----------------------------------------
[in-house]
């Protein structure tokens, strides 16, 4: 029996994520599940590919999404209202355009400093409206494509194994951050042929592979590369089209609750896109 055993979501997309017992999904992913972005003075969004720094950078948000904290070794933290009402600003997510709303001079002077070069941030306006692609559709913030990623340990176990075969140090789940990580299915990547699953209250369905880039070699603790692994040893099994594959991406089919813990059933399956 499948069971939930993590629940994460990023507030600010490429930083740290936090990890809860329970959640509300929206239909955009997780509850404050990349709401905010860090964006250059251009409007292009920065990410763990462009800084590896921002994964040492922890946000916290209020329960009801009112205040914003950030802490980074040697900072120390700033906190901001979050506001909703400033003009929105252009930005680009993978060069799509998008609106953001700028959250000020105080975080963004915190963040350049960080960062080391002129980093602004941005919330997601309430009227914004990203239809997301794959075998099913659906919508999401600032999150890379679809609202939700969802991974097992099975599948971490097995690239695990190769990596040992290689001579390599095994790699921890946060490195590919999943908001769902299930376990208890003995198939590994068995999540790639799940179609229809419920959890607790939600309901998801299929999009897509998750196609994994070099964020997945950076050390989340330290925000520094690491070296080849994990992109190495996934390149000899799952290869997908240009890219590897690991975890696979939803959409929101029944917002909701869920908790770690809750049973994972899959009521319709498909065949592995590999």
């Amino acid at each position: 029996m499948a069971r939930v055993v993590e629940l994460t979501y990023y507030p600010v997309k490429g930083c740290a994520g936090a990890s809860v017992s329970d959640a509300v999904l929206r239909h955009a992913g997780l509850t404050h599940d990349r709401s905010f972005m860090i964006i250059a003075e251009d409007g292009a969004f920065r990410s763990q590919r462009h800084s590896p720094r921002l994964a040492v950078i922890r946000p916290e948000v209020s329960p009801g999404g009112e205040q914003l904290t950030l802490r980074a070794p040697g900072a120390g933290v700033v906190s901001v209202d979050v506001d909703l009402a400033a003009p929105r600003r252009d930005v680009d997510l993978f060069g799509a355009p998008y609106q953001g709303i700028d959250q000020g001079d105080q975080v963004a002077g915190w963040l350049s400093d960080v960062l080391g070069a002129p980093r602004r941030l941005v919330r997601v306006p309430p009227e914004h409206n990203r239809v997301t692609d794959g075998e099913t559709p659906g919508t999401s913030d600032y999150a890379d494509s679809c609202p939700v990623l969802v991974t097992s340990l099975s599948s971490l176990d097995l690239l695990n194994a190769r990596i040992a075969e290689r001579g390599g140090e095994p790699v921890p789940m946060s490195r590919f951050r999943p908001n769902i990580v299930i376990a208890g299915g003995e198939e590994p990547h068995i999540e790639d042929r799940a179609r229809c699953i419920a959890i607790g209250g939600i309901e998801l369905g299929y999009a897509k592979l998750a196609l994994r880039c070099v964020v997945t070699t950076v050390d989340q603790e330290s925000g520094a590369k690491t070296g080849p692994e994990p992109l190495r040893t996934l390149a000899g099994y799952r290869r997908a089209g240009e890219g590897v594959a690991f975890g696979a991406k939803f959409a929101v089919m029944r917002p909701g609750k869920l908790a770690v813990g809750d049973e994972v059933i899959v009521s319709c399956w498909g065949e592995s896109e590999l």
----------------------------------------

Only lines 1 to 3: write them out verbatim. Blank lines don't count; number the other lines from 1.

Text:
[in-house]
């Protein structure tokens, strides 16, 4: 029996994520599940590919999404209202355009400093409206494509194994951050042929592979590369089209609750896109 055993979501997309017992999904992913972005003075969004720094950078948000904290070794933290009402600003997510709303001079002077070069941030306006692609559709913030990623340990176990075969140090789940990580299915990547699953209250369905880039070699603790692994040893099994594959991406089919813990059933399956 499948069971939930993590629940994460990023507030600010490429930083740290936090990890809860329970959640509300929206239909955009997780509850404050990349709401905010860090964006250059251009409007292009920065990410763990462009800084590896921002994964040492922890946000916290209020329960009801009112205040914003950030802490980074040697900072120390700033906190901001979050506001909703400033003009929105252009930005680009993978060069799509998008609106953001700028959250000020105080975080963004915190963040350049960080960062080391002129980093602004941005919330997601309430009227914004990203239809997301794959075998099913659906919508999401600032999150890379679809609202939700969802991974097992099975599948971490097995690239695990190769990596040992290689001579390599095994790699921890946060490195590919999943908001769902299930376990208890003995198939590994068995999540790639799940179609229809419920959890607790939600309901998801299929999009897509998750196609994994070099964020997945950076050390989340330290925000520094690491070296080849994990992109190495996934390149000899799952290869997908240009890219590897690991975890696979939803959409929101029944917002909701869920908790770690809750049973994972899959009521319709498909065949592995590999």
């Amino acid at each position: 029996m499948a069971r939930v055993v993590e629940l994460t979501y990023y507030p600010v997309k490429g930083c740290a994520g936090a990890s809860v017992s329970d959640a509300v999904l929206r239909h955009a992913g997780l509850t404050h599940d990349r709401s905010f972005m860090i964006i250059a003075e251009d409007g292009a969004f920065r990410s763990q590919r462009h800084s590896p720094r921002l994964a040492v950078i922890r946000p916290e948000v209020s329960p009801g999404g009112e205040q914003l904290t950030l802490r980074a070794p040697g900072a120390g933290v700033v906190s901001v209202d979050v506001d909703l009402a400033a003009p929105r600003r252009d930005v680009d997510l993978f060069g799509a355009p998008y609106q953001g709303i700028d959250q000020g001079d105080q975080v963004a002077g915190w963040l350049s400093d960080v960062l080391g070069a002129p980093r602004r941030l941005v919330r997601v306006p309430p009227e914004h409206n990203r239809v997301t692609d794959g075998e099913t559709p659906g919508t999401s913030d600032y999150a890379d494509s679809c609202p939700v990623l969802v991974t097992s340990l099975s599948s971490l176990d097995l690239l695990n194994a190769r990596i040992a075969e290689r001579g390599g140090e095994p790699v921890p789940m946060s490195r590919f951050r999943p908001n769902i990580v299930i376990a208890g299915g003995e198939e590994p990547h068995i999540e790639d042929r799940a179609r229809c699953i419920a959890i607790g209250g939600i309901e998801l369905g299929y999009a897509k592979l998750a196609l994994r880039c070099v964020v997945t070699t950076v050390d989340q603790e330290s925000g520094a590369k690491t070296g080849p692994e994990p992109l190495r040893t996934l390149a000899g099994y799952r290869r997908a089209g240009e890219g590897v594959a690991f975890g696979a991406k939803f959409a929101v089919m029944r917002p909701g609750k869920l908790a770690v813990g809750d049973e994972v059933i899959v009521s319709c399956w498909g065949e592995s896109e590999l």